Eat & Tell
Nothing Beats a Cold Brew
My friend Claire, smart cookie and longtime devotee of iced coffee, recently alerted me to a revelatory article in the New York Times extolling the virtues of cold-brewed iced coffee. Iced coffee is astoundingly simple to make at home—all you need is coffee, water, a mason jar, and some sort of filter. (Claire initially used a Graham Kerr signature yogurt strainer she found in her cupboard; we've progressed to cold brewing in our French presses, which is simpler.) Just before bed, I've been grinding up beans, stirring them with water, and letting the mixture sit on the counter overnight. When I wake up, I pour it over ice (the Times article suggests diluting the coffee with equal part water, but I cannot support this) and sit by the window with my feet on the sill. It's a beautiful way to start a hot summer morning.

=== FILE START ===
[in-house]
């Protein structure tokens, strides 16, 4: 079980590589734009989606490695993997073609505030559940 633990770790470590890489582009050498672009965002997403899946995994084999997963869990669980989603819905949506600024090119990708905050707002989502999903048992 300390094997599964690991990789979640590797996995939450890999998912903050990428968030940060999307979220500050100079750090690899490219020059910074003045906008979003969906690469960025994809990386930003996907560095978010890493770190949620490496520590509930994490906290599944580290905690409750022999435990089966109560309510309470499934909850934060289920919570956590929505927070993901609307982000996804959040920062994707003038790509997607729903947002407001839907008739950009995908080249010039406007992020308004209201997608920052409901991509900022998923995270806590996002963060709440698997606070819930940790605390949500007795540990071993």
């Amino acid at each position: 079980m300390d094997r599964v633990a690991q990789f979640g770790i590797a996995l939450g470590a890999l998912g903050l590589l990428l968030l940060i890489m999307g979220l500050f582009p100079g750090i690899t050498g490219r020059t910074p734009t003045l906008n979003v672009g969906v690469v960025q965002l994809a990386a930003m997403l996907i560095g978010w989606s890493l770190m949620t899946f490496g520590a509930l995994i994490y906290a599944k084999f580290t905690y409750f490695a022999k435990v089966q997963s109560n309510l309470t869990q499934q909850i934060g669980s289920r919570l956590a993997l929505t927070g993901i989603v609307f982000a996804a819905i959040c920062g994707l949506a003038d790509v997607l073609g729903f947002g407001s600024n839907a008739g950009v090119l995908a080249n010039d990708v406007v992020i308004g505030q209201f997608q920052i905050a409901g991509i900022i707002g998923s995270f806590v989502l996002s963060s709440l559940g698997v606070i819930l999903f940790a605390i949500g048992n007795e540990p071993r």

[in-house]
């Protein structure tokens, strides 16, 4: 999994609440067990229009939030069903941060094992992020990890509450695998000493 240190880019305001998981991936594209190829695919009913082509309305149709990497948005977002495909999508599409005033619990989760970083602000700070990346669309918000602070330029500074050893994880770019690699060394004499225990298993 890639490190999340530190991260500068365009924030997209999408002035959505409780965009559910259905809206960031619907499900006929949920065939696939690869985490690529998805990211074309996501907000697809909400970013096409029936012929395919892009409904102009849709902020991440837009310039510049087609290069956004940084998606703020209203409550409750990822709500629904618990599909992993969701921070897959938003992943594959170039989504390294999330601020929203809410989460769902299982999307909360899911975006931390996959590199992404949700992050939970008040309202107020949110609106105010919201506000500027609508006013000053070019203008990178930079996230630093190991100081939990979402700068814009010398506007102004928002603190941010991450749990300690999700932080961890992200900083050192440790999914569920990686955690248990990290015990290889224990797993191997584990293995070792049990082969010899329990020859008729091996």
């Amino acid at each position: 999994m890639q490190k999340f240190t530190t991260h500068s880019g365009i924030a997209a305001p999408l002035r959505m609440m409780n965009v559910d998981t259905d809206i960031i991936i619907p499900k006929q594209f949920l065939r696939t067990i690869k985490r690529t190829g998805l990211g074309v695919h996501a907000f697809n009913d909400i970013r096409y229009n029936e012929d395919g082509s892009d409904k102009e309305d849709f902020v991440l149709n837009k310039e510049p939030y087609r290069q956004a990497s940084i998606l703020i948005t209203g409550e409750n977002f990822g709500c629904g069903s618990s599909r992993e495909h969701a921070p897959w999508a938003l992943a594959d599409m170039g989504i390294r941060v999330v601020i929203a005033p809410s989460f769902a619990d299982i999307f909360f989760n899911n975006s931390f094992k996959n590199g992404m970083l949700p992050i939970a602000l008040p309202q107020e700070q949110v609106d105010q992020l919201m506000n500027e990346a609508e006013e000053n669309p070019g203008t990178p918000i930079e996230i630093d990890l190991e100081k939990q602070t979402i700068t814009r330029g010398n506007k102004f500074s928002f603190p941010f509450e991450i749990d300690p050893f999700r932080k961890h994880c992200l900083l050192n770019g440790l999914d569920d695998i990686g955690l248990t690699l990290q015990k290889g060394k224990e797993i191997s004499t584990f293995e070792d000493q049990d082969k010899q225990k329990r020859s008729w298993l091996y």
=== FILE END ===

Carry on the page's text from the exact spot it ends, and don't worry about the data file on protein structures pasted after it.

I've been involved in a committed, long-term relationship with one coffee, a single-origin Ethiopian Yirgacheffe that I buy from Victrola Coffee Roasters (the new location at 310 E Pike St, 624-1725, is a lovely, light-filled, less crowded change of pace from the original one up on 15th Ave), for about two years now. I'm no coffee connoisseur, but I've gotten to know the almost lemony scent and bright floral taste of it intimately. I was startled, after cold brewing it, to discover a sweet, chocolatey taste I had never detected before. Summer is a great time to be surprised by love.